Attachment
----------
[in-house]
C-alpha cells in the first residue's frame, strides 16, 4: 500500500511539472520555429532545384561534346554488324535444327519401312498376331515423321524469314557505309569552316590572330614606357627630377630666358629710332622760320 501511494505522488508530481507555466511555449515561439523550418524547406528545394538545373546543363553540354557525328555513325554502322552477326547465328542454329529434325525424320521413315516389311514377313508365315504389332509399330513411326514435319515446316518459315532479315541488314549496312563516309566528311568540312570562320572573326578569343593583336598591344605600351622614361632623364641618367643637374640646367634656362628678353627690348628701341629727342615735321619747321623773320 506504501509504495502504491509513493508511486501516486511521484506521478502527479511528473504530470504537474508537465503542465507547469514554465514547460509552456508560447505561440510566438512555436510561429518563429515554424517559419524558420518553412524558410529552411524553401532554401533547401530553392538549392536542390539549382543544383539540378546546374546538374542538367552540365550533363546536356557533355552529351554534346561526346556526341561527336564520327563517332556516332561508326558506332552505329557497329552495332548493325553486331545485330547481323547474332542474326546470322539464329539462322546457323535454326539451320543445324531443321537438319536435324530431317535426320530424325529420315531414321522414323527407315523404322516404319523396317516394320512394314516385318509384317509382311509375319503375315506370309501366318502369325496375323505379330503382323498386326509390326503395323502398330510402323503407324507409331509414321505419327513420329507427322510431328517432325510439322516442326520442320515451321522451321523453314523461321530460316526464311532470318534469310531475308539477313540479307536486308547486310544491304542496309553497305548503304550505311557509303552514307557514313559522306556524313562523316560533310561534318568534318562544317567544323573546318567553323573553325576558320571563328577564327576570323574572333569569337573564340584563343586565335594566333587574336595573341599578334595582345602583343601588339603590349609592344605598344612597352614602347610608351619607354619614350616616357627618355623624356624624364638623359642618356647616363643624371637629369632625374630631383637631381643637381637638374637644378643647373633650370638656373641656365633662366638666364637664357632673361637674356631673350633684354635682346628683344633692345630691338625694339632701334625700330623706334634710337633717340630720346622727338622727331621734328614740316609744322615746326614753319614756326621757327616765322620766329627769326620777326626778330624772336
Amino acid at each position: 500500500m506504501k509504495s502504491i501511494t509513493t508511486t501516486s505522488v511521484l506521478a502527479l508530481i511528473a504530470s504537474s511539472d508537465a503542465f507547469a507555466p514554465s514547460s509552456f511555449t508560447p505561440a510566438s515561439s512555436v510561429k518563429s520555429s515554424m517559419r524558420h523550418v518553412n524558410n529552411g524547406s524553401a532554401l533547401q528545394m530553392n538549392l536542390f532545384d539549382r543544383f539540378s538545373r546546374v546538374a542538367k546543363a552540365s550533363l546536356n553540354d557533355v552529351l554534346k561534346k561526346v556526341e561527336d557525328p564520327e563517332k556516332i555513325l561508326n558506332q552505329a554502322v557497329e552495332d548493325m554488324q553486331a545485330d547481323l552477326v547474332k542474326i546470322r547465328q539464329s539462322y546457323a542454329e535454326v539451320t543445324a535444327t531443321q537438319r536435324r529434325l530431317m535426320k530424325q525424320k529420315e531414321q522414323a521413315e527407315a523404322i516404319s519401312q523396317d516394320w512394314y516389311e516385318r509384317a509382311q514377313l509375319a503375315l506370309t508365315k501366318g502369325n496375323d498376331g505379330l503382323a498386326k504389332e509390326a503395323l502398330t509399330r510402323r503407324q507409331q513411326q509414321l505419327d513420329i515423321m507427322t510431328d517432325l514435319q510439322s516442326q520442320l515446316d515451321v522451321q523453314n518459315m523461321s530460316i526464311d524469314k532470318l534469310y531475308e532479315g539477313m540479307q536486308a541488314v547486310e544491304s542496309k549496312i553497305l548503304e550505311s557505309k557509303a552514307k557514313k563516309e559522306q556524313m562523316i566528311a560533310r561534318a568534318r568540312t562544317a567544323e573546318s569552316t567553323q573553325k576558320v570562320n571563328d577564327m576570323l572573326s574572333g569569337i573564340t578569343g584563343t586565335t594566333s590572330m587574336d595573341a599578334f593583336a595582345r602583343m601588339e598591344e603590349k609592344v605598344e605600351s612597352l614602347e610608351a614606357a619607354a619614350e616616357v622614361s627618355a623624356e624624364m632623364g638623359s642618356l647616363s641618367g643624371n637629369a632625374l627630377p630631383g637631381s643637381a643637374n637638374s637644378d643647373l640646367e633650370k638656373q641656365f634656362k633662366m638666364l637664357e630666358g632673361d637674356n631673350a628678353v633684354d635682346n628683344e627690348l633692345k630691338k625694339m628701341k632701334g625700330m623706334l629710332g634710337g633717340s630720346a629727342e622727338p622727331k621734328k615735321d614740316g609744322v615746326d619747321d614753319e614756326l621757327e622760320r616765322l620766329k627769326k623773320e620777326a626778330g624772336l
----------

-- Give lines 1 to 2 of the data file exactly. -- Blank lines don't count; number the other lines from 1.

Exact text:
[in-house]
C-alpha cells in the first residue's frame, strides 16, 4: 500500500511539472520555429532545384561534346554488324535444327519401312498376331515423321524469314557505309569552316590572330614606357627630377630666358629710332622760320 501511494505522488508530481507555466511555449515561439523550418524547406528545394538545373546543363553540354557525328555513325554502322552477326547465328542454329529434325525424320521413315516389311514377313508365315504389332509399330513411326514435319515446316518459315532479315541488314549496312563516309566528311568540312570562320572573326578569343593583336598591344605600351622614361632623364641618367643637374640646367634656362628678353627690348628701341629727342615735321619747321623773320 506504501509504495502504491509513493508511486501516486511521484506521478502527479511528473504530470504537474508537465503542465507547469514554465514547460509552456508560447505561440510566438512555436510561429518563429515554424517559419524558420518553412524558410529552411524553401532554401533547401530553392538549392536542390539549382543544383539540378546546374546538374542538367552540365550533363546536356557533355552529351554534346561526346556526341561527336564520327563517332556516332561508326558506332552505329557497329552495332548493325553486331545485330547481323547474332542474326546470322539464329539462322546457323535454326539451320543445324531443321537438319536435324530431317535426320530424325529420315531414321522414323527407315523404322516404319523396317516394320512394314516385318509384317509382311509375319503375315506370309501366318502369325496375323505379330503382323498386326509390326503395323502398330510402323503407324507409331509414321505419327513420329507427322510431328517432325510439322516442326520442320515451321522451321523453314523461321530460316526464311532470318534469310531475308539477313540479307536486308547486310544491304542496309553497305548503304550505311557509303552514307557514313559522306556524313562523316560533310561534318568534318562544317567544323573546318567553323573553325576558320571563328577564327576570323574572333569569337573564340584563343586565335594566333587574336595573341599578334595582345602583343601588339603590349609592344605598344612597352614602347610608351619607354619614350616616357627618355623624356624624364638623359642618356647616363643624371637629369632625374630631383637631381643637381637638374637644378643647373633650370638656373641656365633662366638666364637664357632673361637674356631673350633684354635682346628683344633692345630691338625694339632701334625700330623706334634710337633717340630720346622727338622727331621734328614740316609744322615746326614753319614756326621757327616765322620766329627769326620777326626778330624772336